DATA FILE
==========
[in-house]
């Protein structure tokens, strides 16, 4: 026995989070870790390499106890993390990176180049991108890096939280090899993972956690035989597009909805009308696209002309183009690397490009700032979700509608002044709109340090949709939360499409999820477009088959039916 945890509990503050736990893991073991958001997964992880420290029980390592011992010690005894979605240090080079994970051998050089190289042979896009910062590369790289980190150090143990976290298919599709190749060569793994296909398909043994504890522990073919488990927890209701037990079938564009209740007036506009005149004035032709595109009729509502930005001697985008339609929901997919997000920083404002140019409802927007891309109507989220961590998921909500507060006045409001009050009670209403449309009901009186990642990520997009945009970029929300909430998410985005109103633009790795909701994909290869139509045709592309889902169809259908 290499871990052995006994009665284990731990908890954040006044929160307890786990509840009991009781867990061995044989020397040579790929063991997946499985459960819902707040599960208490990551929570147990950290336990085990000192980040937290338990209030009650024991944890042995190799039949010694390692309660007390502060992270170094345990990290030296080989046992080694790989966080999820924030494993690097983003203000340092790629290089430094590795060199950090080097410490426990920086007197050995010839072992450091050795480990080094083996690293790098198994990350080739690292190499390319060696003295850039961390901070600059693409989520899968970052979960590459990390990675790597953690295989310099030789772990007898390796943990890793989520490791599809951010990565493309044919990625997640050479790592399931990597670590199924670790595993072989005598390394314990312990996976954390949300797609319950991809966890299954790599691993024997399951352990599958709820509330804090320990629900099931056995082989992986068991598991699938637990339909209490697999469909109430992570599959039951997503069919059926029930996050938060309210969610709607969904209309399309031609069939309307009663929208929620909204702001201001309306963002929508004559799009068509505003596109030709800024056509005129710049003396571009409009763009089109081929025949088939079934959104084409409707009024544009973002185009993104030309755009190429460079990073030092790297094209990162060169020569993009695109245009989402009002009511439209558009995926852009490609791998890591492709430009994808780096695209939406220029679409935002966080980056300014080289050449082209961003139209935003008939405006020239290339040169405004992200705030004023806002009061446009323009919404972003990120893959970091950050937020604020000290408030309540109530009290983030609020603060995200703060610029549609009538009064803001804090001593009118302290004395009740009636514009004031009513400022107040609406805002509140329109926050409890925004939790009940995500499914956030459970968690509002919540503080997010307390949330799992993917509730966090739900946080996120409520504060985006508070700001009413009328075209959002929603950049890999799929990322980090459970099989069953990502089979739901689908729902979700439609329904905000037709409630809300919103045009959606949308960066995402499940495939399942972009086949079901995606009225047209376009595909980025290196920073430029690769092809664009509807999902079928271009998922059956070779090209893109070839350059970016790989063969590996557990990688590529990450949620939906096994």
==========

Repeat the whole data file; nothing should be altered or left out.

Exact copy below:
[in-house]
């Protein structure tokens, strides 16, 4: 026995989070870790390499106890993390990176180049991108890096939280090899993972956690035989597009909805009308696209002309183009690397490009700032979700509608002044709109340090949709939360499409999820477009088959039916 945890509990503050736990893991073991958001997964992880420290029980390592011992010690005894979605240090080079994970051998050089190289042979896009910062590369790289980190150090143990976290298919599709190749060569793994296909398909043994504890522990073919488990927890209701037990079938564009209740007036506009005149004035032709595109009729509502930005001697985008339609929901997919997000920083404002140019409802927007891309109507989220961590998921909500507060006045409001009050009670209403449309009901009186990642990520997009945009970029929300909430998410985005109103633009790795909701994909290869139509045709592309889902169809259908 290499871990052995006994009665284990731990908890954040006044929160307890786990509840009991009781867990061995044989020397040579790929063991997946499985459960819902707040599960208490990551929570147990950290336990085990000192980040937290338990209030009650024991944890042995190799039949010694390692309660007390502060992270170094345990990290030296080989046992080694790989966080999820924030494993690097983003203000340092790629290089430094590795060199950090080097410490426990920086007197050995010839072992450091050795480990080094083996690293790098198994990350080739690292190499390319060696003295850039961390901070600059693409989520899968970052979960590459990390990675790597953690295989310099030789772990007898390796943990890793989520490791599809951010990565493309044919990625997640050479790592399931990597670590199924670790595993072989005598390394314990312990996976954390949300797609319950991809966890299954790599691993024997399951352990599958709820509330804090320990629900099931056995082989992986068991598991699938637990339909209490697999469909109430992570599959039951997503069919059926029930996050938060309210969610709607969904209309399309031609069939309307009663929208929620909204702001201001309306963002929508004559799009068509505003596109030709800024056509005129710049003396571009409009763009089109081929025949088939079934959104084409409707009024544009973002185009993104030309755009190429460079990073030092790297094209990162060169020569993009695109245009989402009002009511439209558009995926852009490609791998890591492709430009994808780096695209939406220029679409935002966080980056300014080289050449082209961003139209935003008939405006020239290339040169405004992200705030004023806002009061446009323009919404972003990120893959970091950050937020604020000290408030309540109530009290983030609020603060995200703060610029549609009538009064803001804090001593009118302290004395009740009636514009004031009513400022107040609406805002509140329109926050409890925004939790009940995500499914956030459970968690509002919540503080997010307390949330799992993917509730966090739900946080996120409520504060985006508070700001009413009328075209959002929603950049890999799929990322980090459970099989069953990502089979739901689908729902979700439609329904905000037709409630809300919103045009959606949308960066995402499940495939399942972009086949079901995606009225047209376009595909980025290196920073430029690769092809664009509807999902079928271009998922059956070779090209893109070839350059970016790989063969590996557990990688590529990450949620939906096994």